• Ray K.J.
      • Zhou Z.
      • Cevallos V.
      • et al.
      Estimating community prevalence of ocular Chlamydia trachomatis infection using pooled polymerase chain reaction testing.

       Sample Size Determination

      The sample size calculations for the study were based on the primary prespecified analysis plans of the pairwise comparisons.
      • Stoller N.E.
      • Gebre T.
      • Ayele B.
      • et al.
      Efficacy of latrine promotion on emergence of infection with ocular Chlamydia trachomatis after mass antibiotic treatment: a cluster-randomized trial.
      ,
      • House J.I.
      • Ayele B.
      • Porco T.C.
      • et al.
      Assessment of herd protection against trachoma due to repeated mass antibiotic distributions: a cluster-randomised trial.
      ,
      • Gebre T.
      • Ayele B.
      • Zerihun M.
      • et al.
      Comparison of annual versus twice-yearly mass azithromycin treatment for hyperendemic trachoma in Ethiopia: a cluster-randomised trial.
      We estimated that the inclusion of 12 subkebeles per arm would provide 80% power to detect a 6% difference in prevalence of infection assuming a standard deviation of 5.0%, a correlation between baseline and 12 months of 0.5, and a 2-tailed alpha of 0.05.

       Statistical Analysis

      All analyses were conducted at the level of the sentinel unit of the randomization cluster (ie, the community). We first compared the prevalence of ocular chlamydia in children across all 4 arms at 12 months using an analysis of variance (ANOVA) model, with P values calculated via Monte Carlo permutation with 10,000 replications. Pairwise comparisons were only conducted if the overall ANOVA was significant at P < .01. We assessed if increased azithromycin distribution frequency reduced prevalence of ocular chlamydia with a test for trend in a linear regression model. We used a similar analytic strategy for the prevalence of ocular chlamydia in adults. At both baseline and 24 months, the prevalence of ocular chlamydia in children (but not adults) was available in arms A, B, and F. We similarly performed an ANOVA at 24 months, allowing pairwise comparisons (which could now correct for baseline) if the ANOVA was significant. Analyses were conducted in R version 3.5.1 (The R Foundation for Statistical Computing, Vienna, Austria) and STATA 13.1 (StataCorp, College Station, Texas, USA).

       Ethics

      This study was reviewed and approved by the Committee on Human Research at the University of California San Francisco, the Institutional Review Board at Emory University, and the Ethiopian Science and Technology Commission. Verbal consent was obtained from adults and verbal consent for children to participate was obtained from guardians, a procedure that was reviewed and approved by all ethical oversight committees. Delay of treatment for 1 year in 1 arm was deemed acceptable by both US and Ethiopian committees, in part because trachoma is disappearing in many areas even in the absence of an active trachoma program. The study was undertaken in accordance with the Declaration of Helsinki.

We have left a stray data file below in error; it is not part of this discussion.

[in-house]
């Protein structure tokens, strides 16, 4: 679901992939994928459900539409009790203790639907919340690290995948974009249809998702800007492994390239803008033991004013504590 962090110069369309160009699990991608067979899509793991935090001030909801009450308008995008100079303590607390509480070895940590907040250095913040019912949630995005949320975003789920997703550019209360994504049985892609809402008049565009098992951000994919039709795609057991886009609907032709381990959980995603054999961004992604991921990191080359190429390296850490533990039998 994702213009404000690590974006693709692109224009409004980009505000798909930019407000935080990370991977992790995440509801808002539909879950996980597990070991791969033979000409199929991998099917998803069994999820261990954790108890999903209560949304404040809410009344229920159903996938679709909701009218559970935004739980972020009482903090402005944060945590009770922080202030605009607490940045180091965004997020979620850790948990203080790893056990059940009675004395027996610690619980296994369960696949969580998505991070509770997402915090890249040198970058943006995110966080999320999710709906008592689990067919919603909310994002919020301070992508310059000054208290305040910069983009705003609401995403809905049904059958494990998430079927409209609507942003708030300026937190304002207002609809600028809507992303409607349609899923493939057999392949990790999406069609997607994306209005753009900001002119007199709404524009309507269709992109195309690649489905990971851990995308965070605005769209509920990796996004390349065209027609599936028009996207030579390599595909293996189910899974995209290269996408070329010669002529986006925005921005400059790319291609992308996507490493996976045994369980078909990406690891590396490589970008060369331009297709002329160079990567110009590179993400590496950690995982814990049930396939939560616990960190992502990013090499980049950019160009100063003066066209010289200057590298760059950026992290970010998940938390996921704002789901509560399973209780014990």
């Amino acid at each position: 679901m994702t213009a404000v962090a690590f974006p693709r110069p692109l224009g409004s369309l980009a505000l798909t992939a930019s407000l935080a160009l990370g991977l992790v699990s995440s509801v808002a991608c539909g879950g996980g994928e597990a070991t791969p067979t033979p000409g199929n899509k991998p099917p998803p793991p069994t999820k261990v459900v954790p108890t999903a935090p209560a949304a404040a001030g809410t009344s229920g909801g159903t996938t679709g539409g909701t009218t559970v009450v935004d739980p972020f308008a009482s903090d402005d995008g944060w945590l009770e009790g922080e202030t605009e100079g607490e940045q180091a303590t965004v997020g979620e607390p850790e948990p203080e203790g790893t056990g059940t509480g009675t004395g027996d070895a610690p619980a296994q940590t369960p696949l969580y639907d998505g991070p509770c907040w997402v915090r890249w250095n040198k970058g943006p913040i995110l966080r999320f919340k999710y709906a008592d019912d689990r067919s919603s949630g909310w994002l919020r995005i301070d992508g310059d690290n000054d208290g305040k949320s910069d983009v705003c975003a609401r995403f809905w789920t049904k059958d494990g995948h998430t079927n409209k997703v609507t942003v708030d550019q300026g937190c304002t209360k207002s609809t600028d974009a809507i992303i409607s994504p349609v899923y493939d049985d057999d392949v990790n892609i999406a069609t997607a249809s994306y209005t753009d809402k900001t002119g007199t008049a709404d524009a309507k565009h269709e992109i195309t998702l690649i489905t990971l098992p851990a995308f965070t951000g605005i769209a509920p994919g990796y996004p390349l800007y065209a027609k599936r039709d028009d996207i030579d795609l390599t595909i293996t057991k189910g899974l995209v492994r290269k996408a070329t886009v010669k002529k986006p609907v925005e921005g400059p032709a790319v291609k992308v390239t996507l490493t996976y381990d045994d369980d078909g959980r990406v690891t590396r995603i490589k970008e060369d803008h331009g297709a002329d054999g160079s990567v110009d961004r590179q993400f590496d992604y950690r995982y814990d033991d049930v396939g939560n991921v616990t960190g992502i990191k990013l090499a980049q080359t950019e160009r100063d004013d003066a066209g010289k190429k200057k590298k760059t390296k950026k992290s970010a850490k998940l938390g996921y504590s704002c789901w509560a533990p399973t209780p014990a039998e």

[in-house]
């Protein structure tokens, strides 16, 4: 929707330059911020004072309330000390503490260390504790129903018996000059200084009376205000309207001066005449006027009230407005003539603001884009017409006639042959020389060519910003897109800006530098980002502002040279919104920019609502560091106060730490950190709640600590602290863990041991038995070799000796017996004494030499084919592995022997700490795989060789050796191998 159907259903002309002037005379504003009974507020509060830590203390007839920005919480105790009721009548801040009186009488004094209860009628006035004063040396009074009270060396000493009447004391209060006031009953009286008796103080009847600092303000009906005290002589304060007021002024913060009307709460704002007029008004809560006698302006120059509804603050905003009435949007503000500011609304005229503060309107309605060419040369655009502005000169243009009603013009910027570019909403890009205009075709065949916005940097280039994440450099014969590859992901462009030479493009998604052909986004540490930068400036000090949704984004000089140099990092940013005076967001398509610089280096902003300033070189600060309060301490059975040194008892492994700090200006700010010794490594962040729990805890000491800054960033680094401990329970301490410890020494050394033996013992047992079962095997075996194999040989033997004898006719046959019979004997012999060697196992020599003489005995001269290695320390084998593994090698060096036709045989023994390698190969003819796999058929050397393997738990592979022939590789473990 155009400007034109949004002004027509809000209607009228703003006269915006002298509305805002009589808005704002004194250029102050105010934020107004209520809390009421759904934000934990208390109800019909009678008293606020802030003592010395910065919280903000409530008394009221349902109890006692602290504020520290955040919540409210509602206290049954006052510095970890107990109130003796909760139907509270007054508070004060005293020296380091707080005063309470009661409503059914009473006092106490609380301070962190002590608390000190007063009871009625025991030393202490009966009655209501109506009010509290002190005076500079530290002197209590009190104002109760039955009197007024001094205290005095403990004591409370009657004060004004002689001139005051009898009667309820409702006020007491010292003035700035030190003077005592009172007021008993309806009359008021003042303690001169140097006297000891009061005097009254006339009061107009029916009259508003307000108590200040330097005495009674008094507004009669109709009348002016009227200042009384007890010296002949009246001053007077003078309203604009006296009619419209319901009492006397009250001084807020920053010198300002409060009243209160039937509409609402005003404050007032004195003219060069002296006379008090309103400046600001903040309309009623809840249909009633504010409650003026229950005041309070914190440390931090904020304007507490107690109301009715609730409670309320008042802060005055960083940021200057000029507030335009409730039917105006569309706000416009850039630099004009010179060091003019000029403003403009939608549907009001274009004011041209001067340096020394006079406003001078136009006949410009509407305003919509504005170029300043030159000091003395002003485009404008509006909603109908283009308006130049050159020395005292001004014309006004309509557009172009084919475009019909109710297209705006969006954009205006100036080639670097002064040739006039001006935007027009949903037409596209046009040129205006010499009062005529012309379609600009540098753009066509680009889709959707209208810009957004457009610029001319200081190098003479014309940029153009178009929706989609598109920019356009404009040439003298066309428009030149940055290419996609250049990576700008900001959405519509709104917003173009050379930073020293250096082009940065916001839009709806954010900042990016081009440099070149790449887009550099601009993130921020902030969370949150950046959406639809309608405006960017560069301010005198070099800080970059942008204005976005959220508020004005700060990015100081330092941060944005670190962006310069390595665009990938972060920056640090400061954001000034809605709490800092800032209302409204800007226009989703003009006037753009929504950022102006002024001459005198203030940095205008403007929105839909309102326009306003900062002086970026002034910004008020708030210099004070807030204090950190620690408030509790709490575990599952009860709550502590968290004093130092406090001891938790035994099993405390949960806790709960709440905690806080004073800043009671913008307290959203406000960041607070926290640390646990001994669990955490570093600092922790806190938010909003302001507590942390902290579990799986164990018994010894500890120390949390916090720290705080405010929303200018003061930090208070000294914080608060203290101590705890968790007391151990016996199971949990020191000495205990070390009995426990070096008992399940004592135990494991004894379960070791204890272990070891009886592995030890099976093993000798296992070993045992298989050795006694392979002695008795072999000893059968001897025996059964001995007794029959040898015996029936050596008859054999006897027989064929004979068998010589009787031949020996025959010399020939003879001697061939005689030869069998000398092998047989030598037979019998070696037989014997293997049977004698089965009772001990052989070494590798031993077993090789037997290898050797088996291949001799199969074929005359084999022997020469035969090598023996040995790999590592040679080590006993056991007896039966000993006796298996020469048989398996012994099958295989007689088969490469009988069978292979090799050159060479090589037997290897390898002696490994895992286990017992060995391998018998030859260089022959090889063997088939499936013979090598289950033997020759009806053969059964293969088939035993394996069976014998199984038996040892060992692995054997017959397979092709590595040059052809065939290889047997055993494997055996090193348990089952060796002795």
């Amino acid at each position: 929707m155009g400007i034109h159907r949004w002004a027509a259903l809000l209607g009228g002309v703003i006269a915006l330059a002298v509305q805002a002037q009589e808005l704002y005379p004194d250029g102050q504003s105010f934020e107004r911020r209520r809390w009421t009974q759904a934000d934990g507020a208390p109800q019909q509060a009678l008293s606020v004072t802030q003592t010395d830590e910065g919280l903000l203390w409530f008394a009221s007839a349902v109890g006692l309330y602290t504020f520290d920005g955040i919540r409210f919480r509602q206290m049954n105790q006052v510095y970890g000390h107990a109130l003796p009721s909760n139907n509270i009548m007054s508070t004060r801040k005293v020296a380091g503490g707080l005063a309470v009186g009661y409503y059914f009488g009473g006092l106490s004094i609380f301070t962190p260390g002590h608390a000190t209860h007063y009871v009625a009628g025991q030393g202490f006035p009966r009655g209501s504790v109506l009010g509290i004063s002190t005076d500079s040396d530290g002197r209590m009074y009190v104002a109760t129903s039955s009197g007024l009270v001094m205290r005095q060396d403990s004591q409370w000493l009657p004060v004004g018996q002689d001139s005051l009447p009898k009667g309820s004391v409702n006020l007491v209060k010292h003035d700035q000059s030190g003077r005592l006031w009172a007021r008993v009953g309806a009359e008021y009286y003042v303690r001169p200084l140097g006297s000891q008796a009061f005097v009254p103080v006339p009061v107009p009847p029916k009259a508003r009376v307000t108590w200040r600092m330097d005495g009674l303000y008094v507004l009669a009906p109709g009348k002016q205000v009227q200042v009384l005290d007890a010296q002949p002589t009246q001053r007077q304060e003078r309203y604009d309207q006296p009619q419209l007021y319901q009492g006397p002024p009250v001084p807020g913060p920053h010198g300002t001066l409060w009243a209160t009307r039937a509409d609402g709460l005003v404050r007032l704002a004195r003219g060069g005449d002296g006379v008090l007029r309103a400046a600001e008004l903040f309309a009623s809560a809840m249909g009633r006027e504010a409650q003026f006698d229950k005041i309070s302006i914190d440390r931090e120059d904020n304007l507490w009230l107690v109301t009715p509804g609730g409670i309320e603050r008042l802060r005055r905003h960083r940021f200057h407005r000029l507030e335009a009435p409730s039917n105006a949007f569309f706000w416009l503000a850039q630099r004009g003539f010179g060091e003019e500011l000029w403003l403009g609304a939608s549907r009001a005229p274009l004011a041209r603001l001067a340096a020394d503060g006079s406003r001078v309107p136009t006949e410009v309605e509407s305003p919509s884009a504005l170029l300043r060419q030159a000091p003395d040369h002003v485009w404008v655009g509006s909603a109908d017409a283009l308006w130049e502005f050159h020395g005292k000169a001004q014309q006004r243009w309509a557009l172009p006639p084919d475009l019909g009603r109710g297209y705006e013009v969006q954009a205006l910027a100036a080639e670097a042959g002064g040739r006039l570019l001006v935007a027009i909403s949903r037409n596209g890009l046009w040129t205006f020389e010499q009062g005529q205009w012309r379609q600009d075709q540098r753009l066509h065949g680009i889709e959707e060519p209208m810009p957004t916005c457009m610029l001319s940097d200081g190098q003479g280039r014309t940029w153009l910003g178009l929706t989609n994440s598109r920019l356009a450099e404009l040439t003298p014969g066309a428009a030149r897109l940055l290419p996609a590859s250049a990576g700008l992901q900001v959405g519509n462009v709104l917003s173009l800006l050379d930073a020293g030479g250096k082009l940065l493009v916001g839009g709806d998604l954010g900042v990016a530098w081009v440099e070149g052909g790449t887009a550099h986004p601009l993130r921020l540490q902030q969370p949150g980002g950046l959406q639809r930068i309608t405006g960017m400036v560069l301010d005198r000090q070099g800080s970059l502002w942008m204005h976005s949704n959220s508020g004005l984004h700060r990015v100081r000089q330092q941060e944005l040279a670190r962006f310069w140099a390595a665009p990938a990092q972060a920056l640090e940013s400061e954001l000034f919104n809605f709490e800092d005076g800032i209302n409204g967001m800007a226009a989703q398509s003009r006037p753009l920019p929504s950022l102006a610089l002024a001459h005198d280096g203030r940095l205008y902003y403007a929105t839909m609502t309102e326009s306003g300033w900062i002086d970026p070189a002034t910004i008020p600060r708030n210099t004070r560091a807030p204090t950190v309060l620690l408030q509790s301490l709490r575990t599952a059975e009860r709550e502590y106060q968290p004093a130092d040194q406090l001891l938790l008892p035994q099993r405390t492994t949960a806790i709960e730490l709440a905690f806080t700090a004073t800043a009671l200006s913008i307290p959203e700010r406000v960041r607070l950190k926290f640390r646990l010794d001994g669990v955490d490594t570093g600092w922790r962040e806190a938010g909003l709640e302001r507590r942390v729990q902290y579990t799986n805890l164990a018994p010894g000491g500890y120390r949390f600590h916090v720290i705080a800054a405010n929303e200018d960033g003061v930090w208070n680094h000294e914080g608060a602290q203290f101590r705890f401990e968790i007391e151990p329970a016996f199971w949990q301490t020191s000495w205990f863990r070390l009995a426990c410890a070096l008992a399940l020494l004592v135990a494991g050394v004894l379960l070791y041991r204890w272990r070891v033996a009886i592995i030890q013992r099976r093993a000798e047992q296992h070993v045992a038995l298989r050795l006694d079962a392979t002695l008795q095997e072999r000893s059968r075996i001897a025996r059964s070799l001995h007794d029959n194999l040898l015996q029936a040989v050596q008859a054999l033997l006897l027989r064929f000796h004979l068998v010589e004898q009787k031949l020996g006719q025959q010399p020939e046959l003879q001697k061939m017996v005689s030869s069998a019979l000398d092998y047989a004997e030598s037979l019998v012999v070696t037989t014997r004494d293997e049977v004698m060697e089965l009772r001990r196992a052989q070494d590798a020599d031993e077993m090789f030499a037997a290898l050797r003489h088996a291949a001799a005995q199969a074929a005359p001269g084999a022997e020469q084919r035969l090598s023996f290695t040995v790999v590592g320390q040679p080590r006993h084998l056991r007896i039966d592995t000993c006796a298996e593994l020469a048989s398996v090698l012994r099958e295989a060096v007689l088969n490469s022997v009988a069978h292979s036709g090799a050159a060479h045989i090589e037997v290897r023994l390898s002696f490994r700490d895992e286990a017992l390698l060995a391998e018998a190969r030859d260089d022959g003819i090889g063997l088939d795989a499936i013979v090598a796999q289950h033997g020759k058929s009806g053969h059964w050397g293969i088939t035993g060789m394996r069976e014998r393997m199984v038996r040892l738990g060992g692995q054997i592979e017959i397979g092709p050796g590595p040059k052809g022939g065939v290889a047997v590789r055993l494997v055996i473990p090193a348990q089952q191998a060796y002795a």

Results

      Of 72 subkebeles enrolled in the trial, 60 subkebeles consisting of 278 state teams were included in this analysis (Figure 1). In sentinel communities, approximately half of children were female and one-third were aged 0-9 years (Table 1). Antibiotic coverage exceeded 80% at most time points in all study arms in the sentinel communities, with the exception of baseline and Month 3 in the quarterly treatment communities, which had approximately 75% coverage (Table 2).
      Figure thumbnail gr1
      Figure 1CONSORT diagram for the trial. Number of children and adults receiving the intervention refers to the number of children and adults in sentinel communities included in the analysis.
      Table 1Mass Azithromycin Distribution Study Baseline Characteristics by Study Arm
      Delayed (n = 12 Communities)Biennial (n = 12 Communities)Annual (n = 12 Communities)Biannual (n = 12 Communities)Quarterly (n = 12 Communities)
      Children aged 0-9 years, mean (SD)114 (48)114 (48)102 (43)90 (24)107 (33)
      Total population, mean (SD)350 (137)356 (138)320 (135)286 (77)312 (85)
      Children aged 0-9 years, proportion (SD)32.0% (3.5%)31.9% (5.6%)31.9% (4.5%)31.7% (3.9%)34.2% (4.3%)
      Female, proportion (SD)49.8% (1.2%)49.7% (3.1%)50.1% (2.8%)50.3% (3.4%)51.3% (2.6%)
      TF, prevalence (SD)
      Examinations were not performed at baseline in the delayed azithromycin arm, and therefore baseline TF estimates are not available.
      N/A57.2% (28.0%)61.0% (24.1%)73.1% (20.2%)54.3% (24.7%)
      Results are presented as means of community-level estimates.
      N/A = not available; TF = follicular trachoma.
      a Examinations were not performed at baseline in the delayed azithromycin arm, and therefore baseline TF estimates are not available.
      Table 2Mean Community Antibiotic Coverage in Children Aged 1-9 Years Over the 24-Month Azithromycin Distribution Study Period, by Arm
      DelayedBiennialAnnualBiannualQuarterly
      Month 0, mean (SD)92.3% (5.7%)80.9% (13.3%)82.8% (5.7%)74.3% (7.5%)
      Month 3, mean (SD)77.8% (6.9%)
      Month 6, mean (SD)84.2% (4.0%)82.9% (5.4%)
      Month 9, mean (SD)83.0% (4.7%)
      Month 12, mean (SD)N/A92.1% (5.0%)92.8% (5.0%)N/A
      Month 18, mean (SD)N/A87.7% (7.7%)N/A
      N/A = not available.